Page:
(HealthDay News) — For patients with chronic kidney disease (CKD), masked hypertension is common and is associated with reduced kidney function and cardiovascular target organ damage, according to a study published online in the Clinical Journal of the American Society of Nephrology.

Paul E. Drawz, MD, MHS, from the University of Minnesota in Minneapolis, and colleagues examined the correlation between masked hypertension and kidney function and markers of cardiovascular target organ damage in a cross-sectional study. They measured 24-hour ambulatory blood pressure (BP) in 1,492 men and women with CKD. Based on clinic and 24-hour ambulatory BP, participants were categorized as having controlled BP, white-coat, masked, and sustained hypertension.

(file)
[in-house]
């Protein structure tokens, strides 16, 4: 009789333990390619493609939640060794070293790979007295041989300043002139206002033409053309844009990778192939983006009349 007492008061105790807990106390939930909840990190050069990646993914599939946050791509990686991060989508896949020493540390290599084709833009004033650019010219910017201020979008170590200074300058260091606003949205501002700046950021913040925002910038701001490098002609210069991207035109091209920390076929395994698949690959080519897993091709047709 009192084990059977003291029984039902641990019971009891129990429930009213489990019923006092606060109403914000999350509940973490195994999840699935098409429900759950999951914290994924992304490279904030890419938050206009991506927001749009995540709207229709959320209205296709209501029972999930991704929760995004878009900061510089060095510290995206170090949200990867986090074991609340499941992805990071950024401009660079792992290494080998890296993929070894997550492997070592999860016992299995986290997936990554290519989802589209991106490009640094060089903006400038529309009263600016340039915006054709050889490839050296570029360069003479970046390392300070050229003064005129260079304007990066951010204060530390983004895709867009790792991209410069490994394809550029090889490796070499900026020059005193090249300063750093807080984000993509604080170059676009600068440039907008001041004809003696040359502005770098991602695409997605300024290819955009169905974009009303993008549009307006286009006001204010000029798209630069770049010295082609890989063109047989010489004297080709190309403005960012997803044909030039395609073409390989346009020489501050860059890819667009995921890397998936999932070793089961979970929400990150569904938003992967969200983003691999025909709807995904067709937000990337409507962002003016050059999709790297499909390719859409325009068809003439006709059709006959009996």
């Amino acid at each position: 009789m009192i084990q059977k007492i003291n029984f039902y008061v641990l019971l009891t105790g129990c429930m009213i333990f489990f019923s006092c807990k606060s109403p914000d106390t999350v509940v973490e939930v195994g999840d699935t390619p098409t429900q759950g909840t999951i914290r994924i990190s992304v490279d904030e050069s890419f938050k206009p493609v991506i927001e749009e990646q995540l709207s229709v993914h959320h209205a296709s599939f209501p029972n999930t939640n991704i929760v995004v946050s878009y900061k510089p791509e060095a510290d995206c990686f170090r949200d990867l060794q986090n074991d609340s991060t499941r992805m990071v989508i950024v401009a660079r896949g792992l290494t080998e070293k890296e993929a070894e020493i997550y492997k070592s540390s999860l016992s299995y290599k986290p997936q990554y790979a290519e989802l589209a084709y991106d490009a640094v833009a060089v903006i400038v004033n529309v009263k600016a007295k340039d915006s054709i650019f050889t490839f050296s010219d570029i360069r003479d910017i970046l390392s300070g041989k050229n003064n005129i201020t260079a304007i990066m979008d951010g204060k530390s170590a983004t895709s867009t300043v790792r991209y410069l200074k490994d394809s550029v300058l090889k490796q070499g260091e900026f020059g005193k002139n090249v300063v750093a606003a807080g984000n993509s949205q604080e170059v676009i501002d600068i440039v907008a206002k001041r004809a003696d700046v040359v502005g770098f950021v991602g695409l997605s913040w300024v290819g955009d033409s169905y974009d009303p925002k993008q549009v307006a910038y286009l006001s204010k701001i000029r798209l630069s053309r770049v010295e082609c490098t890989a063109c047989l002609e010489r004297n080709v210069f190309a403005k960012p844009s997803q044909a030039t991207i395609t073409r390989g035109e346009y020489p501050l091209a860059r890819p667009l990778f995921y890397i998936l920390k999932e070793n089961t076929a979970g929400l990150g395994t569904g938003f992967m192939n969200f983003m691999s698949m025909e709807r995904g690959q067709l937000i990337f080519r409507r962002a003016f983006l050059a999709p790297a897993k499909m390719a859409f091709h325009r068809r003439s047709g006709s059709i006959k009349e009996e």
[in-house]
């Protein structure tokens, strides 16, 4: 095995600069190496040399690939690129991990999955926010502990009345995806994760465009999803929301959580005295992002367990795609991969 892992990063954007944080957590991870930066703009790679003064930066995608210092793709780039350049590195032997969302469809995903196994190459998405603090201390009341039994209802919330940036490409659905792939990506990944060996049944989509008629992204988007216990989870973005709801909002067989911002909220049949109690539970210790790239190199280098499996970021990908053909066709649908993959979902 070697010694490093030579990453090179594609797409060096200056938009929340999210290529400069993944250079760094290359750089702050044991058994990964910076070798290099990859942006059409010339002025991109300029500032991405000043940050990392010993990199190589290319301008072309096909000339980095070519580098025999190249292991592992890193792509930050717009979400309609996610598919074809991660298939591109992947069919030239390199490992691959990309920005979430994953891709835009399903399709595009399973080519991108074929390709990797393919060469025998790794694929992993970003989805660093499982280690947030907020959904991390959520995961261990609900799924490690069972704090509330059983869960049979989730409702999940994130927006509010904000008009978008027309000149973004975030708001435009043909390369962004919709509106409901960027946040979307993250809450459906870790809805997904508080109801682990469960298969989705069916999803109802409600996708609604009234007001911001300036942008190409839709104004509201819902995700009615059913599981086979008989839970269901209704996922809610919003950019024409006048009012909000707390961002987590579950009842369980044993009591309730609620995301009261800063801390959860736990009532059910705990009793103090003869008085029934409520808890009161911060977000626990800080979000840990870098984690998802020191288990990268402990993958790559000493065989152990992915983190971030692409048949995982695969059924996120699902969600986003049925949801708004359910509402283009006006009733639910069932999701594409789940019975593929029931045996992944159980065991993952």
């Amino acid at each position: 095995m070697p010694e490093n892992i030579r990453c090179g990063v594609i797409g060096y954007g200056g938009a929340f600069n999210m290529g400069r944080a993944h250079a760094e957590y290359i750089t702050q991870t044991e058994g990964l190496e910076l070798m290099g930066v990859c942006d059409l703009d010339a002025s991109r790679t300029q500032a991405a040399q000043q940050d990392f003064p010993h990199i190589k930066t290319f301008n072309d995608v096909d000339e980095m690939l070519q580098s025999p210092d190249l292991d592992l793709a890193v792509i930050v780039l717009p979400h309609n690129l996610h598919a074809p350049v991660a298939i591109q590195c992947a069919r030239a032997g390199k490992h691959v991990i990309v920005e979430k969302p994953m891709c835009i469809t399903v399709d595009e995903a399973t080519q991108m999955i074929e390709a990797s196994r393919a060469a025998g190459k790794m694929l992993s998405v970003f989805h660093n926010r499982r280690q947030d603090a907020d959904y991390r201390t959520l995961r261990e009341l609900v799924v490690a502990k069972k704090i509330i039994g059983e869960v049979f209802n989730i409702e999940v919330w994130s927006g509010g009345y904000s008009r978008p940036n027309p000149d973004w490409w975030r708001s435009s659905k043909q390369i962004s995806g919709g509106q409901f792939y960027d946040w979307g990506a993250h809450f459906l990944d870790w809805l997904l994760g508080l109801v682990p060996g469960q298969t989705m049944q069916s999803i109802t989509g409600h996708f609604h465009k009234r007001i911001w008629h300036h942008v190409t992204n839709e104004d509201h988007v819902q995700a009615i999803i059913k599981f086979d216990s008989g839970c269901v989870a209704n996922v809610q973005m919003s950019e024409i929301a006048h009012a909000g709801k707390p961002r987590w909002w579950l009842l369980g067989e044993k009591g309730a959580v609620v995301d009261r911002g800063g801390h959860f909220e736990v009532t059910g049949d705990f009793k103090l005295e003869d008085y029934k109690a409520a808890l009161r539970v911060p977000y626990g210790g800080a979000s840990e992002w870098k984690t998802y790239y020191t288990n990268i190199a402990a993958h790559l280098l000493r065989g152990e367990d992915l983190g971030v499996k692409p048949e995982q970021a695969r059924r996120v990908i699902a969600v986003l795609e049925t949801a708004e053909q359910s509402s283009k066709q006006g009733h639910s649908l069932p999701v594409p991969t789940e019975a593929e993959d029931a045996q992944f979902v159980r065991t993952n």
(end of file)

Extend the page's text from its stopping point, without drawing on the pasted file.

The researchers found that 49.3, 4.1, 27.8, and 18.8% of patients had controlled BP, white-coat, masked, and sustained hypertension, respectively. Masked hypertension was independently associated with low estimated glomerular filtration rate (eGFR), higher proteinuria, and higher left ventricular mass and pulse wave velocity compared with controlled BP. Lower eGFR was seen for participants with masked hypertension only in the presence of elevated nighttime BP.

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“Masked hypertension is common in patients with CKD and associated with low eGFR, proteinuria, and cardiovascular target organ damage,” the authors write.


  1. Drawz PE, Alper AB, Anderson AH, et al. Masked Hypertension and Elevated Nighttime Blood Pressure in CKD: Prevalence and Association With Target Organ Damage. CJASN. doi: 10.2215/​CJN.08530815.